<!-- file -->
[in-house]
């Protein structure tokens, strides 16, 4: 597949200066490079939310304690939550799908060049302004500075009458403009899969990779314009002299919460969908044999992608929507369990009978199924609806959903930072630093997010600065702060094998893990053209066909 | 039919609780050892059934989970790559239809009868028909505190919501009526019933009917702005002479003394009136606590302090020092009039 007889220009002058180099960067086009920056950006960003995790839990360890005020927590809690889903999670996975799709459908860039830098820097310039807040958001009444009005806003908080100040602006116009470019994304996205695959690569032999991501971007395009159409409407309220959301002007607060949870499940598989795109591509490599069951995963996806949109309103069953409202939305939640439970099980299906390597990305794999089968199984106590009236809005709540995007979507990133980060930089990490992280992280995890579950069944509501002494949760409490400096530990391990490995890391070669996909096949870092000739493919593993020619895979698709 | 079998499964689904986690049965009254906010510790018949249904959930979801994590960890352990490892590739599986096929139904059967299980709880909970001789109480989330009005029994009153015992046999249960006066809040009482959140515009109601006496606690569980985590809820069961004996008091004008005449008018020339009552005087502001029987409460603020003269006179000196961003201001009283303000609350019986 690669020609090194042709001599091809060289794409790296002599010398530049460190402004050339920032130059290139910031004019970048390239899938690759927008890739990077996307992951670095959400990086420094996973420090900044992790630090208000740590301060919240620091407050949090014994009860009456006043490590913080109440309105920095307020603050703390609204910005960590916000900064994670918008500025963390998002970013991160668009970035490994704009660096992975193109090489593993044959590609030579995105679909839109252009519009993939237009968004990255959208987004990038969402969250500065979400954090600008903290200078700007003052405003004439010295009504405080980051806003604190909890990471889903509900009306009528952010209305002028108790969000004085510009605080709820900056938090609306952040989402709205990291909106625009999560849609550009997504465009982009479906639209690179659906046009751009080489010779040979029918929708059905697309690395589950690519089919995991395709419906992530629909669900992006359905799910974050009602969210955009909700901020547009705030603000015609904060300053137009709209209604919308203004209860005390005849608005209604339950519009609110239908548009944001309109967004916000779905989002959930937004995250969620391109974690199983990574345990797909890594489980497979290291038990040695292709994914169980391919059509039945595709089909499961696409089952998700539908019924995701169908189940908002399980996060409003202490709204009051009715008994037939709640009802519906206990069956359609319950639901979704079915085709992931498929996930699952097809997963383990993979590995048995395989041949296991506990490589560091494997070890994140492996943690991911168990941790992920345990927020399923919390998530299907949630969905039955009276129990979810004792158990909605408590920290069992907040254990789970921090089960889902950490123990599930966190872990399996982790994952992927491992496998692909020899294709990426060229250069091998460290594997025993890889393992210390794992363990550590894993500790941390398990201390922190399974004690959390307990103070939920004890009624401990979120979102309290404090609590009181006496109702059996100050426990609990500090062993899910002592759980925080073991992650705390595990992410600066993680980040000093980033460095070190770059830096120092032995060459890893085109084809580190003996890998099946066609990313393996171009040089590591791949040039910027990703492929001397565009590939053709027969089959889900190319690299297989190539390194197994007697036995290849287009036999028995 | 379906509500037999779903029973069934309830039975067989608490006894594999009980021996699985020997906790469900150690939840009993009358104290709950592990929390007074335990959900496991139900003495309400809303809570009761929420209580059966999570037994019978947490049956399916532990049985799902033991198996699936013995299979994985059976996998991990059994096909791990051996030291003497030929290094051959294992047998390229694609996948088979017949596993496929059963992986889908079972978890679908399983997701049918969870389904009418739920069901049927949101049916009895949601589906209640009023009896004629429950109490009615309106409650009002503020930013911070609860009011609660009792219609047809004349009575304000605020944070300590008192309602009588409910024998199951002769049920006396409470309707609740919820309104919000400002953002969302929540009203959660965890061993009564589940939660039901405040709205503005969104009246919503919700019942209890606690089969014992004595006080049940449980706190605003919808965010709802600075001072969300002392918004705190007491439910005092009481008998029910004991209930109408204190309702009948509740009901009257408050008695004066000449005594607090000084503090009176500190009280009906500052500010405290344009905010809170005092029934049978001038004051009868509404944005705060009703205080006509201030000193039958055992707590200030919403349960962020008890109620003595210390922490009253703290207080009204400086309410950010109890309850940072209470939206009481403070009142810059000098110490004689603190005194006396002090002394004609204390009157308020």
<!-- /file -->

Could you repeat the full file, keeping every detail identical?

[in-house]
């Protein structure tokens, strides 16, 4: 597949200066490079939310304690939550799908060049302004500075009458403009899969990779314009002299919460969908044999992608929507369990009978199924609806959903930072630093997010600065702060094998893990053209066909 | 039919609780050892059934989970790559239809009868028909505190919501009526019933009917702005002479003394009136606590302090020092009039 007889220009002058180099960067086009920056950006960003995790839990360890005020927590809690889903999670996975799709459908860039830098820097310039807040958001009444009005806003908080100040602006116009470019994304996205695959690569032999991501971007395009159409409407309220959301002007607060949870499940598989795109591509490599069951995963996806949109309103069953409202939305939640439970099980299906390597990305794999089968199984106590009236809005709540995007979507990133980060930089990490992280992280995890579950069944509501002494949760409490400096530990391990490995890391070669996909096949870092000739493919593993020619895979698709 | 079998499964689904986690049965009254906010510790018949249904959930979801994590960890352990490892590739599986096929139904059967299980709880909970001789109480989330009005029994009153015992046999249960006066809040009482959140515009109601006496606690569980985590809820069961004996008091004008005449008018020339009552005087502001029987409460603020003269006179000196961003201001009283303000609350019986 690669020609090194042709001599091809060289794409790296002599010398530049460190402004050339920032130059290139910031004019970048390239899938690759927008890739990077996307992951670095959400990086420094996973420090900044992790630090208000740590301060919240620091407050949090014994009860009456006043490590913080109440309105920095307020603050703390609204910005960590916000900064994670918008500025963390998002970013991160668009970035490994704009660096992975193109090489593993044959590609030579995105679909839109252009519009993939237009968004990255959208987004990038969402969250500065979400954090600008903290200078700007003052405003004439010295009504405080980051806003604190909890990471889903509900009306009528952010209305002028108790969000004085510009605080709820900056938090609306952040989402709205990291909106625009999560849609550009997504465009982009479906639209690179659906046009751009080489010779040979029918929708059905697309690395589950690519089919995991395709419906992530629909669900992006359905799910974050009602969210955009909700901020547009705030603000015609904060300053137009709209209604919308203004209860005390005849608005209604339950519009609110239908548009944001309109967004916000779905989002959930937004995250969620391109974690199983990574345990797909890594489980497979290291038990040695292709994914169980391919059509039945595709089909499961696409089952998700539908019924995701169908189940908002399980996060409003202490709204009051009715008994037939709640009802519906206990069956359609319950639901979704079915085709992931498929996930699952097809997963383990993979590995048995395989041949296991506990490589560091494997070890994140492996943690991911168990941790992920345990927020399923919390998530299907949630969905039955009276129990979810004792158990909605408590920290069992907040254990789970921090089960889902950490123990599930966190872990399996982790994952992927491992496998692909020899294709990426060229250069091998460290594997025993890889393992210390794992363990550590894993500790941390398990201390922190399974004690959390307990103070939920004890009624401990979120979102309290404090609590009181006496109702059996100050426990609990500090062993899910002592759980925080073991992650705390595990992410600066993680980040000093980033460095070190770059830096120092032995060459890893085109084809580190003996890998099946066609990313393996171009040089590591791949040039910027990703492929001397565009590939053709027969089959889900190319690299297989190539390194197994007697036995290849287009036999028995 | 379906509500037999779903029973069934309830039975067989608490006894594999009980021996699985020997906790469900150690939840009993009358104290709950592990929390007074335990959900496991139900003495309400809303809570009761929420209580059966999570037994019978947490049956399916532990049985799902033991198996699936013995299979994985059976996998991990059994096909791990051996030291003497030929290094051959294992047998390229694609996948088979017949596993496929059963992986889908079972978890679908399983997701049918969870389904009418739920069901049927949101049916009895949601589906209640009023009896004629429950109490009615309106409650009002503020930013911070609860009011609660009792219609047809004349009575304000605020944070300590008192309602009588409910024998199951002769049920006396409470309707609740919820309104919000400002953002969302929540009203959660965890061993009564589940939660039901405040709205503005969104009246919503919700019942209890606690089969014992004595006080049940449980706190605003919808965010709802600075001072969300002392918004705190007491439910005092009481008998029910004991209930109408204190309702009948509740009901009257408050008695004066000449005594607090000084503090009176500190009280009906500052500010405290344009905010809170005092029934049978001038004051009868509404944005705060009703205080006509201030000193039958055992707590200030919403349960962020008890109620003595210390922490009253703290207080009204400086309410950010109890309850940072209470939206009481403070009142810059000098110490004689603190005194006396002090002394004609204390009157308020």